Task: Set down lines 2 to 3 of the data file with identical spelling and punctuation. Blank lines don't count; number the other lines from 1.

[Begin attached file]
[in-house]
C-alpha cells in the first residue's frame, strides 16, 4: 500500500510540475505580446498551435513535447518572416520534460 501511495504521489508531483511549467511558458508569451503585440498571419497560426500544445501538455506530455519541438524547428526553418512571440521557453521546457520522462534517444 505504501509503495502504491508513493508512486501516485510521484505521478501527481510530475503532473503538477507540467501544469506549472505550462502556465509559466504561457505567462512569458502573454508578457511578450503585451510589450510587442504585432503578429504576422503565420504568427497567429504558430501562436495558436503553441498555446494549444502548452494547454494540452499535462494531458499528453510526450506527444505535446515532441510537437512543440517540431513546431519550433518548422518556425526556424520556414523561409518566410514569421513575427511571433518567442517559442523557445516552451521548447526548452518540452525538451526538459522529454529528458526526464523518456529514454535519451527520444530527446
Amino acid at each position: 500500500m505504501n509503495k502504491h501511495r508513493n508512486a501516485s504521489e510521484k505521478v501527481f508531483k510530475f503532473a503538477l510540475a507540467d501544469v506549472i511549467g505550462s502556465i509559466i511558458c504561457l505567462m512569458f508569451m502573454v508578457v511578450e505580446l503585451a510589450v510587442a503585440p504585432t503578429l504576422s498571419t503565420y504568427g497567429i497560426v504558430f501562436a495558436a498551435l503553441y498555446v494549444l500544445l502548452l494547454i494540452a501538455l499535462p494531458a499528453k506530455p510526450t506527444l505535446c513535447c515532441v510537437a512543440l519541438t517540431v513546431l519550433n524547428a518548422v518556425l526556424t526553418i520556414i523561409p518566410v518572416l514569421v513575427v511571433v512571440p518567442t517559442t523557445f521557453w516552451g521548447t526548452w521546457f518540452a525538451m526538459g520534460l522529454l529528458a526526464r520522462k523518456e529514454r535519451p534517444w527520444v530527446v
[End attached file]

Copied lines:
C-alpha cells in the first residue's frame, strides 16, 4: 500500500510540475505580446498551435513535447518572416520534460 501511495504521489508531483511549467511558458508569451503585440498571419497560426500544445501538455506530455519541438524547428526553418512571440521557453521546457520522462534517444 505504501509503495502504491508513493508512486501516485510521484505521478501527481510530475503532473503538477507540467501544469506549472505550462502556465509559466504561457505567462512569458502573454508578457511578450503585451510589450510587442504585432503578429504576422503565420504568427497567429504558430501562436495558436503553441498555446494549444502548452494547454494540452499535462494531458499528453510526450506527444505535446515532441510537437512543440517540431513546431519550433518548422518556425526556424520556414523561409518566410514569421513575427511571433518567442517559442523557445516552451521548447526548452518540452525538451526538459522529454529528458526526464523518456529514454535519451527520444530527446
Amino acid at each position: 500500500m505504501n509503495k502504491h501511495r508513493n508512486a501516485s504521489e510521484k505521478v501527481f508531483k510530475f503532473a503538477l510540475a507540467d501544469v506549472i511549467g505550462s502556465i509559466i511558458c504561457l505567462m512569458f508569451m502573454v508578457v511578450e505580446l503585451a510589450v510587442a503585440p504585432t503578429l504576422s498571419t503565420y504568427g497567429i497560426v504558430f501562436a495558436a498551435l503553441y498555446v494549444l500544445l502548452l494547454i494540452a501538455l499535462p494531458a499528453k506530455p510526450t506527444l505535446c513535447c515532441v510537437a512543440l519541438t517540431v513546431l519550433n524547428a518548422v518556425l526556424t526553418i520556414i523561409p518566410v518572416l514569421v513575427v511571433v512571440p518567442t517559442t523557445f521557453w516552451g521548447t526548452w521546457f518540452a525538451m526538459g520534460l522529454l529528458a526526464r520522462k523518456e529514454r535519451p534517444w527520444v530527446v